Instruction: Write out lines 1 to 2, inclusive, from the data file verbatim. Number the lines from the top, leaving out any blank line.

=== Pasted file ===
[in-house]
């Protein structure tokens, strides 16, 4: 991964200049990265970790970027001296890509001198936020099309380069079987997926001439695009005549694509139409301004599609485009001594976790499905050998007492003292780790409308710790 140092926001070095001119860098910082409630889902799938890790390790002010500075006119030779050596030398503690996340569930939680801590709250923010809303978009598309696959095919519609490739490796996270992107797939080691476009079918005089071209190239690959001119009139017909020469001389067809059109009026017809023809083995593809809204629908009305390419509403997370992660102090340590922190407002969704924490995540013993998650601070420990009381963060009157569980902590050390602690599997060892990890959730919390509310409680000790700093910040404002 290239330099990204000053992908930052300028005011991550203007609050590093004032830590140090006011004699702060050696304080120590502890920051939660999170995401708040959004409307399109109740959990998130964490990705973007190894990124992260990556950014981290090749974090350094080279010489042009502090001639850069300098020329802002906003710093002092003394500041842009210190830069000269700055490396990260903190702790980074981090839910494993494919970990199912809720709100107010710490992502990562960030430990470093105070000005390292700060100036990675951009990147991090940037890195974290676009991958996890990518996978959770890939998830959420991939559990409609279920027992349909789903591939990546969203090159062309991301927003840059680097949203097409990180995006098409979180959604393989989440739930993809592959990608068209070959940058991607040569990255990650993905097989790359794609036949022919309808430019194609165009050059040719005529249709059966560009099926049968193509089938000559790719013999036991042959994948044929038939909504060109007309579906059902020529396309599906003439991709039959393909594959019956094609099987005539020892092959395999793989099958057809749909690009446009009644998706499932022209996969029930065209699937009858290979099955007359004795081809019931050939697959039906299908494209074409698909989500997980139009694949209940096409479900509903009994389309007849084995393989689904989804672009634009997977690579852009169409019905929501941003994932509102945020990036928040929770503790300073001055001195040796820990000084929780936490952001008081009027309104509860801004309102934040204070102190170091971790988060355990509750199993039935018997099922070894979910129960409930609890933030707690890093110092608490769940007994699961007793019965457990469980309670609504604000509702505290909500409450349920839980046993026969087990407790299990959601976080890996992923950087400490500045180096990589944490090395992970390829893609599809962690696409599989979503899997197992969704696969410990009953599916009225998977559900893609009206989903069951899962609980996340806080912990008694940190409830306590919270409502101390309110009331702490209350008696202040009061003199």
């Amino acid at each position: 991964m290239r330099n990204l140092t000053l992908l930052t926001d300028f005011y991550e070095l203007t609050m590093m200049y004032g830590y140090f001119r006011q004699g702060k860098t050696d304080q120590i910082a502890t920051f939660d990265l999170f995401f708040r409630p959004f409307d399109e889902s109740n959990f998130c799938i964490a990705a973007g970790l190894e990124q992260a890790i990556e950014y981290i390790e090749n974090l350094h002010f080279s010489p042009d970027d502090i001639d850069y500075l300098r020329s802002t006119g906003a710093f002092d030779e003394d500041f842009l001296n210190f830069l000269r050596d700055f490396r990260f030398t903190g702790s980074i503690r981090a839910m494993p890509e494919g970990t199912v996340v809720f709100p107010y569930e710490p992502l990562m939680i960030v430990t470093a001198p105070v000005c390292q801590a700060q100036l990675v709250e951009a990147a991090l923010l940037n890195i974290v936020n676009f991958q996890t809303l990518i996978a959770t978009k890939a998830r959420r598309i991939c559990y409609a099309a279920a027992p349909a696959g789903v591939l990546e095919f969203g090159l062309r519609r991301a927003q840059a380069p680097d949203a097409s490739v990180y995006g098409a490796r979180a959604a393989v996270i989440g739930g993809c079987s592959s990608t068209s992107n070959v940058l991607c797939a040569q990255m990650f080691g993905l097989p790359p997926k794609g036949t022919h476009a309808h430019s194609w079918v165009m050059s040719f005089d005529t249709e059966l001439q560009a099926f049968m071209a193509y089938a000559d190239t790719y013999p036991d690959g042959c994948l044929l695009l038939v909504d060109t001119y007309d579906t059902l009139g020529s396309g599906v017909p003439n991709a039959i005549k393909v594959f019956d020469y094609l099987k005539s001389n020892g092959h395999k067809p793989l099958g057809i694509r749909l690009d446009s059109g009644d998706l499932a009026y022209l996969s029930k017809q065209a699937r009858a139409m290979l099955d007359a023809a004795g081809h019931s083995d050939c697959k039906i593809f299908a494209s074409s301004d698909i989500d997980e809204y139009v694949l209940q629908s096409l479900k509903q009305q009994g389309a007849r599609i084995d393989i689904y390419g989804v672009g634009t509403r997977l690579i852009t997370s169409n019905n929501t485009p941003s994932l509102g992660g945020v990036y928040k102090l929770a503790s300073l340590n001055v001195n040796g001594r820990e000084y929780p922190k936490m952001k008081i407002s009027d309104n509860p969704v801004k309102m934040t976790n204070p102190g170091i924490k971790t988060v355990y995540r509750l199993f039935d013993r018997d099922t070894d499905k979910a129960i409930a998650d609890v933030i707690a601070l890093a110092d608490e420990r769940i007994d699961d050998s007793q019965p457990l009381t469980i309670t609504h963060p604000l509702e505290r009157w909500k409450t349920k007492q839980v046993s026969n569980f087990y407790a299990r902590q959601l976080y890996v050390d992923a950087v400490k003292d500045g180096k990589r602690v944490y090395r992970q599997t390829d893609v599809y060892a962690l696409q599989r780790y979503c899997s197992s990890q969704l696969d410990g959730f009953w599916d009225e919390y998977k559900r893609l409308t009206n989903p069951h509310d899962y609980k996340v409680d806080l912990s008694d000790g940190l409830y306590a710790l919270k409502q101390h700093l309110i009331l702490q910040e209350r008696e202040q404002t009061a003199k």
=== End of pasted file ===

[in-house]
């Protein structure tokens, strides 16, 4: 991964200049990265970790970027001296890509001198936020099309380069079987997926001439695009005549694509139409301004599609485009001594976790499905050998007492003292780790409308710790 140092926001070095001119860098910082409630889902799938890790390790002010500075006119030779050596030398503690996340569930939680801590709250923010809303978009598309696959095919519609490739490796996270992107797939080691476009079918005089071209190239690959001119009139017909020469001389067809059109009026017809023809083995593809809204629908009305390419509403997370992660102090340590922190407002969704924490995540013993998650601070420990009381963060009157569980902590050390602690599997060892990890959730919390509310409680000790700093910040404002 290239330099990204000053992908930052300028005011991550203007609050590093004032830590140090006011004699702060050696304080120590502890920051939660999170995401708040959004409307399109109740959990998130964490990705973007190894990124992260990556950014981290090749974090350094080279010489042009502090001639850069300098020329802002906003710093002092003394500041842009210190830069000269700055490396990260903190702790980074981090839910494993494919970990199912809720709100107010710490992502990562960030430990470093105070000005390292700060100036990675951009990147991090940037890195974290676009991958996890990518996978959770890939998830959420991939559990409609279920027992349909789903591939990546969203090159062309991301927003840059680097949203097409990180995006098409979180959604393989989440739930993809592959990608068209070959940058991607040569990255990650993905097989790359794609036949022919309808430019194609165009050059040719005529249709059966560009099926049968193509089938000559790719013999036991042959994948044929038939909504060109007309579906059902020529396309599906003439991709039959393909594959019956094609099987005539020892092959395999793989099958057809749909690009446009009644998706499932022209996969029930065209699937009858290979099955007359004795081809019931050939697959039906299908494209074409698909989500997980139009694949209940096409479900509903009994389309007849084995393989689904989804672009634009997977690579852009169409019905929501941003994932509102945020990036928040929770503790300073001055001195040796820990000084929780936490952001008081009027309104509860801004309102934040204070102190170091971790988060355990509750199993039935018997099922070894979910129960409930609890933030707690890093110092608490769940007994699961007793019965457990469980309670609504604000509702505290909500409450349920839980046993026969087990407790299990959601976080890996992923950087400490500045180096990589944490090395992970390829893609599809962690696409599989979503899997197992969704696969410990009953599916009225998977559900893609009206989903069951899962609980996340806080912990008694940190409830306590919270409502101390309110009331702490209350008696202040009061003199």